If you live in Florida, you may have a loved one who is in dire need of addiction treatment, but they’re refusing to get help. This is common because the disease of addiction affects a part of the brain that’s responsible for survival, so the person believes they need to keep drinking or using drugs in order to be well. When confronted about their addiction, people can often become irritated, defensive and sometimes verbally abusive, and this is why the Marchman Act is so important.
In Florida, the Marchman Act was passed to help get people the addiction treatment they need when they refuse to get it themselves. Due to this act, your loved one can be put on a hold for up to 72 hours as they go through an evaluation. This can be a difficult decision to make for your loved one, but it’s important to remember that addiction is often a life or death situation. Although your loved one may be upset because they’re being forced to get help, once they get clean, they may thank you for what you’ve done for them.
Who Needs the Marchman Act?
In the state of Florida, there is the Marchman Act as well as the Baker Act, and they’re similar, but also slightly different. While the Baker Act is primarily for those struggling with mental health issues, the Marchman Act is for those with a substance abuse problem. It’s also important to note that many people who struggle with the disease of addiction also have an underlying mental health issue. Some of the most common mental illnesses that people have when they’re also struggling with addiction can include the following:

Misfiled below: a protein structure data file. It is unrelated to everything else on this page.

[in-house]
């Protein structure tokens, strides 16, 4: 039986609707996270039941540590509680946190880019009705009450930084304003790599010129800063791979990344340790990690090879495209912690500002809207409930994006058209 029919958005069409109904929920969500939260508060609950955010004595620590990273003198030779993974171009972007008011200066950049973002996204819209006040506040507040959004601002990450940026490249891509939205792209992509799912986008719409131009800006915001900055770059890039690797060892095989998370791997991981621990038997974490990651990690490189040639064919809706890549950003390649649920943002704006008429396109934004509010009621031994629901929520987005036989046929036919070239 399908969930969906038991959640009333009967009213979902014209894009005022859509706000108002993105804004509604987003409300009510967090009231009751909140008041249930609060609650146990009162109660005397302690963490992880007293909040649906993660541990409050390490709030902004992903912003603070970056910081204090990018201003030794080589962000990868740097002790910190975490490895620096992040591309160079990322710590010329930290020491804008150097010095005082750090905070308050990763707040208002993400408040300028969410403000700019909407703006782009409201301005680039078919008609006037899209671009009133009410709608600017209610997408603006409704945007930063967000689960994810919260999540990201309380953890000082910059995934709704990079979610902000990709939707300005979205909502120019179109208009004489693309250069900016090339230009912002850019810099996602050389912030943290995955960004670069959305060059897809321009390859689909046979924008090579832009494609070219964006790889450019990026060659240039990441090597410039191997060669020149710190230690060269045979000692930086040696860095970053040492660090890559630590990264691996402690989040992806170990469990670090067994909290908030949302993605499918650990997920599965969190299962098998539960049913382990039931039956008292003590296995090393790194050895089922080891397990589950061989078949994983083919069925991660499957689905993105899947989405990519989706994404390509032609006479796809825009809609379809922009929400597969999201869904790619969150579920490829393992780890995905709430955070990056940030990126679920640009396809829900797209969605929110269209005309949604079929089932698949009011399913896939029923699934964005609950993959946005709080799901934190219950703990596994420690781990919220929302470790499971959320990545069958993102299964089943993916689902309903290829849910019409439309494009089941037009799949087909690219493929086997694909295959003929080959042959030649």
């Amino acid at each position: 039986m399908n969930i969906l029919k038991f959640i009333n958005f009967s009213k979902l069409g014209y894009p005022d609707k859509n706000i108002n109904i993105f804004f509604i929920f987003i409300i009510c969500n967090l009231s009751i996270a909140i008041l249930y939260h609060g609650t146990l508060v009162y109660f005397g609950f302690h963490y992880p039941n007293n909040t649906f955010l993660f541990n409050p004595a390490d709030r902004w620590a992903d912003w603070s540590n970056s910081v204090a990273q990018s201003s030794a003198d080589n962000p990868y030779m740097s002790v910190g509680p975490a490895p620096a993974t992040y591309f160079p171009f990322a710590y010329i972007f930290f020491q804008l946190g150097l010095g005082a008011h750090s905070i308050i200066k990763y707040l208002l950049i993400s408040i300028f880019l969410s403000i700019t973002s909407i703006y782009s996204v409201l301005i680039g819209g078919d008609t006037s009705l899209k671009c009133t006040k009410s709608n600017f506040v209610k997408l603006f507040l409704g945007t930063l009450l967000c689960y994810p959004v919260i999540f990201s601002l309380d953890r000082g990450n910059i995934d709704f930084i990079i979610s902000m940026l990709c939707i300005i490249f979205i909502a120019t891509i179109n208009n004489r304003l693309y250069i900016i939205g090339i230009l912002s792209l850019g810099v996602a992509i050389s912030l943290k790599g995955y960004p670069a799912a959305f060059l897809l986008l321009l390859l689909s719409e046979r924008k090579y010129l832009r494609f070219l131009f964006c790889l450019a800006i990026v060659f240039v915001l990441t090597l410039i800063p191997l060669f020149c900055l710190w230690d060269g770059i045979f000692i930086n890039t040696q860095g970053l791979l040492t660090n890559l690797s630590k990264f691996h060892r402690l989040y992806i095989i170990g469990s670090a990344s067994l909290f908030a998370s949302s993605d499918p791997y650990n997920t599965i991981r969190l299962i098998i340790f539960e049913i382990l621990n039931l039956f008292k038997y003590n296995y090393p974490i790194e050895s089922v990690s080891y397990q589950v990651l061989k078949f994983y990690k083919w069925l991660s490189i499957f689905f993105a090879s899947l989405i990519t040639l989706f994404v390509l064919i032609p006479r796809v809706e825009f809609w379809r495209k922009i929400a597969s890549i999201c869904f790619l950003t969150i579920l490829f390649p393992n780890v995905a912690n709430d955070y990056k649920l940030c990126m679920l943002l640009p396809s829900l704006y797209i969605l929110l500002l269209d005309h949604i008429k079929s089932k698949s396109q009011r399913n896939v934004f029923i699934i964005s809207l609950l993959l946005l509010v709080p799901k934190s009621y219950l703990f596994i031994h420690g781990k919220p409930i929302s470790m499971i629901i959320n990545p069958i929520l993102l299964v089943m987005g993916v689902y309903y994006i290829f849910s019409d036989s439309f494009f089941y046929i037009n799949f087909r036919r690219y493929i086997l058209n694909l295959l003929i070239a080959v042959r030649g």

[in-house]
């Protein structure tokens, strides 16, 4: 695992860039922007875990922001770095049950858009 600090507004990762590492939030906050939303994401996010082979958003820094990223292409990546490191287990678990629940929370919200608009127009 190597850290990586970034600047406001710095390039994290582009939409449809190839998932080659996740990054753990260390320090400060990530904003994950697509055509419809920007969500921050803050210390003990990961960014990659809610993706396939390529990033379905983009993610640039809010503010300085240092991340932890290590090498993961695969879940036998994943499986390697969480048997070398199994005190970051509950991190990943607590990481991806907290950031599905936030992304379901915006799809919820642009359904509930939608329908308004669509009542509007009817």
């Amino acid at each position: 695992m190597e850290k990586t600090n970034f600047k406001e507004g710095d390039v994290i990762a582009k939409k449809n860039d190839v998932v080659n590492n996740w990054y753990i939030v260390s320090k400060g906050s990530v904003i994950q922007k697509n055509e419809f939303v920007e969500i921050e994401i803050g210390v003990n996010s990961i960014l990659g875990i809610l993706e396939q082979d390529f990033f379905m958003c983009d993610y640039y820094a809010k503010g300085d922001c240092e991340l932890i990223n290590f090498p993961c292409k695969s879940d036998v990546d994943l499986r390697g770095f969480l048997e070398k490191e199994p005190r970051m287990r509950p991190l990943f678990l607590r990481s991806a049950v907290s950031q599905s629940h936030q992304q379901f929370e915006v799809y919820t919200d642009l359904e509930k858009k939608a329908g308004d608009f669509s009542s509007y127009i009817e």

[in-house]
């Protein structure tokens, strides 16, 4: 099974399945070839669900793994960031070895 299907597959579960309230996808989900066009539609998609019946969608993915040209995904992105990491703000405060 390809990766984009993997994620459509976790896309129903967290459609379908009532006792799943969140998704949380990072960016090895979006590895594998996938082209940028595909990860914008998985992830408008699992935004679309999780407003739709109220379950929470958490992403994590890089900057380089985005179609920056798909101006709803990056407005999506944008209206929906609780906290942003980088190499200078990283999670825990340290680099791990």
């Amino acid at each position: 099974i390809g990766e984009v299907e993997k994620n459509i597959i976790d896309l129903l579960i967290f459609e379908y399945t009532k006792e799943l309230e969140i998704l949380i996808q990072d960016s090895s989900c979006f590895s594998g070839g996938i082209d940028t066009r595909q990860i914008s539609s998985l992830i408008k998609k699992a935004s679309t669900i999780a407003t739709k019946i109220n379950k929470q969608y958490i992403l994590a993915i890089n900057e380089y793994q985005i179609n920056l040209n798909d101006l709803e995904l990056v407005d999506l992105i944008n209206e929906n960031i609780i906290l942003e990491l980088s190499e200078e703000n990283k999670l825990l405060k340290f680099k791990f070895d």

- Bipolar Disorder
- Personality Disorders
The Marchman Act can be used if the person who has the addiction is becoming a danger to themselves or to others. If they’re using drugs to a point where they may overdose and die, or if they’re suicidal while getting high or drunk, this can be the time for them to get involuntary help. There’s also the possibility that the person abusing substances is becoming a danger to others by putting their loved ones or even their children at risk. When the Marchman Act is enforced, local authorities get involved to bring the person in to get the help that they need.
Having an Intervention
Before using the Marchman Act, it may be beneficial for you to attempt to have a formal or informal intervention. An informal intervention is when you present the person with the idea that going to treatment might be a good idea. In more formal interventions is when you sit the person down and give them an ultimatum to get help, or you’ll be setting up some strong boundaries. A formal intervention should always be done with the help of a professional from a treatment center, but if the person refuses help, you can use the Marchman Act.
If you have a loved one in Florida who are struggling with addiction and needs help, give us a call today at 833-497-3808.